Leaders from Germany, France, Mexico and many other countries have expressed concern about Trump’s online blocking.
While world leaders largely condemned the horrific scenes of chaos and uprising in Washington, D.C., last week, some spoke out against the decision by major social networks to block President Donald Trump from accessing their platforms for fear he would provoke more unrest before President-elect Joe Biden’s inauguration, Newsweek wrote.
Leaders and senior government officials around the world have expressed concern over Trump’s decision to remove Trump’s Twitter, Facebook and Instagram pages, among other things, after he instigated violence at the Capitol last week. Some have suggested that the move set a troubling precedent for free speech online, regardless of Trump’s inflammatory behavior.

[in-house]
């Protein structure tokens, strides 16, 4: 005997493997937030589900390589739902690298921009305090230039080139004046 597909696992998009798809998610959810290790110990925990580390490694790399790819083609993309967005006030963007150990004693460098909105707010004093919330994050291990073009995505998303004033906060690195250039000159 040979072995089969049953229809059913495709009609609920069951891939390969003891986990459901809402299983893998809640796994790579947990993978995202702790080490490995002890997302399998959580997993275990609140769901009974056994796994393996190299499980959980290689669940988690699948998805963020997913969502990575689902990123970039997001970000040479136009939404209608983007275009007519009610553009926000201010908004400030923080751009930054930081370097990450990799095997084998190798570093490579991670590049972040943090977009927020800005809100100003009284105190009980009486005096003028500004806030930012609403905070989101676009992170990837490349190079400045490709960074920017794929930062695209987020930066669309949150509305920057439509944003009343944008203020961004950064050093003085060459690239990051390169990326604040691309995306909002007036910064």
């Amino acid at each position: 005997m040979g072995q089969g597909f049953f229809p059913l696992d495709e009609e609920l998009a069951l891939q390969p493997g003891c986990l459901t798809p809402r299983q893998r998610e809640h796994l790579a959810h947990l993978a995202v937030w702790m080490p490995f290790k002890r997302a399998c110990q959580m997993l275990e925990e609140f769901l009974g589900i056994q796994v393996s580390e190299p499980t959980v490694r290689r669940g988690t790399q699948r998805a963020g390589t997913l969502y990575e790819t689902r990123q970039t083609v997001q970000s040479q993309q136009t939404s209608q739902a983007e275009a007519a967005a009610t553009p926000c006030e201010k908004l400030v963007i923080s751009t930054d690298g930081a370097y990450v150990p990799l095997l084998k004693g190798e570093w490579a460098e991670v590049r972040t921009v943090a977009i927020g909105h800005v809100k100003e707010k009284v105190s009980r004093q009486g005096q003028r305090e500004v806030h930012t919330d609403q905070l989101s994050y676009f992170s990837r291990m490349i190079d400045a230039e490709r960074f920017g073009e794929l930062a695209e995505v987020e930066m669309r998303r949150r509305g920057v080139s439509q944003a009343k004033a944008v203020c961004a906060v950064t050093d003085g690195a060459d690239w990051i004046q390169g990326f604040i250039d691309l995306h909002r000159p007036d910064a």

German Chancellor Angela Merkel is the most influential leader to express concern, perhaps surprising given her strained relationship with Trump and the gap in their political style and outlook.
Merkel’s spokesman Steffen Seibert on Monday called the ban “problematic,” Politico reported. “The fundamental right [to freedom of expression] can be violated, but in accordance with the law and within the limits defined by lawmakers,” Seibert said. “Not according to the decision of the leadership of social media.”
Seibert added that the German government remains “convinced that social media operators have a very high level of responsibility … to ensure that political communication is not poisoned by hatred, lies and incitement to violence.”
Elsewhere in Europe, French Finance Minister Bruno Le Maire told France Inter on Monday: “It shocks me that Twitter is closing its account. The digital oligarchy cannot regulate the digital world.” However, Le Maire added that he condemned Trump’s “lies.”